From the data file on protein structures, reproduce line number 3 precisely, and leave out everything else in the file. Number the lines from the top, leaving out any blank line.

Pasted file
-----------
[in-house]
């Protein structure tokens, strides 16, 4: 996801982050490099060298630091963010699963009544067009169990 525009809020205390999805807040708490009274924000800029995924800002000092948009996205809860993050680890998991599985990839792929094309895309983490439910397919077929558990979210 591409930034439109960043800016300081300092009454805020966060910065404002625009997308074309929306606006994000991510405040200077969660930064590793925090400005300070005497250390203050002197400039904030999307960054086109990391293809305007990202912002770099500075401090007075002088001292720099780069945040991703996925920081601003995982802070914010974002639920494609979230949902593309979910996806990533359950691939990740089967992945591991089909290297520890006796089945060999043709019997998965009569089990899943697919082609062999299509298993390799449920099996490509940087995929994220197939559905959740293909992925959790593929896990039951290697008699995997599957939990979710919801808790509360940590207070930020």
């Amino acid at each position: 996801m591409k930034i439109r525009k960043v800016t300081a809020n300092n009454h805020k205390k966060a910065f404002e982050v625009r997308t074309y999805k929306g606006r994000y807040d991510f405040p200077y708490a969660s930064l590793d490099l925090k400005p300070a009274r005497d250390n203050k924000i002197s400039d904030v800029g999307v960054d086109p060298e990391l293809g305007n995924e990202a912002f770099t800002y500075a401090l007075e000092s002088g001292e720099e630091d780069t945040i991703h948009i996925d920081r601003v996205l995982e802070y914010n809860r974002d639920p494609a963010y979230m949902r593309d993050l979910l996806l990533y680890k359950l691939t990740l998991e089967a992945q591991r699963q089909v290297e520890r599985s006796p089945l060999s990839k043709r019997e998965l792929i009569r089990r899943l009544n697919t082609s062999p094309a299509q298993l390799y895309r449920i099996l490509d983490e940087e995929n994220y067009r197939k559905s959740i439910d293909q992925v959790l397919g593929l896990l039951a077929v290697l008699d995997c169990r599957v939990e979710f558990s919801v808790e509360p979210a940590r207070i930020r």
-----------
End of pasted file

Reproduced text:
């Amino acid at each position: 996801m591409k930034i439109r525009k960043v800016t300081a809020n300092n009454h805020k205390k966060a910065f404002e982050v625009r997308t074309y999805k929306g606006r994000y807040d991510f405040p200077y708490a969660s930064l590793d490099l925090k400005p300070a009274r005497d250390n203050k924000i002197s400039d904030v800029g999307v960054d086109p060298e990391l293809g305007n995924e990202a912002f770099t800002y500075a401090l007075e000092s002088g001292e720099e630091d780069t945040i991703h948009i996925d920081r601003v996205l995982e802070y914010n809860r974002d639920p494609a963010y979230m949902r593309d993050l979910l996806l990533y680890k359950l691939t990740l998991e089967a992945q591991r699963q089909v290297e520890r599985s006796p089945l060999s990839k043709r019997e998965l792929i009569r089990r899943l009544n697919t082609s062999p094309a299509q298993l390799y895309r449920i099996l490509d983490e940087e995929n994220y067009r197939k559905s959740i439910d293909q992925v959790l397919g593929l896990l039951a077929v290697l008699d995997c169990r599957v939990e979710f558990s919801v808790e509360p979210a940590r207070i930020r």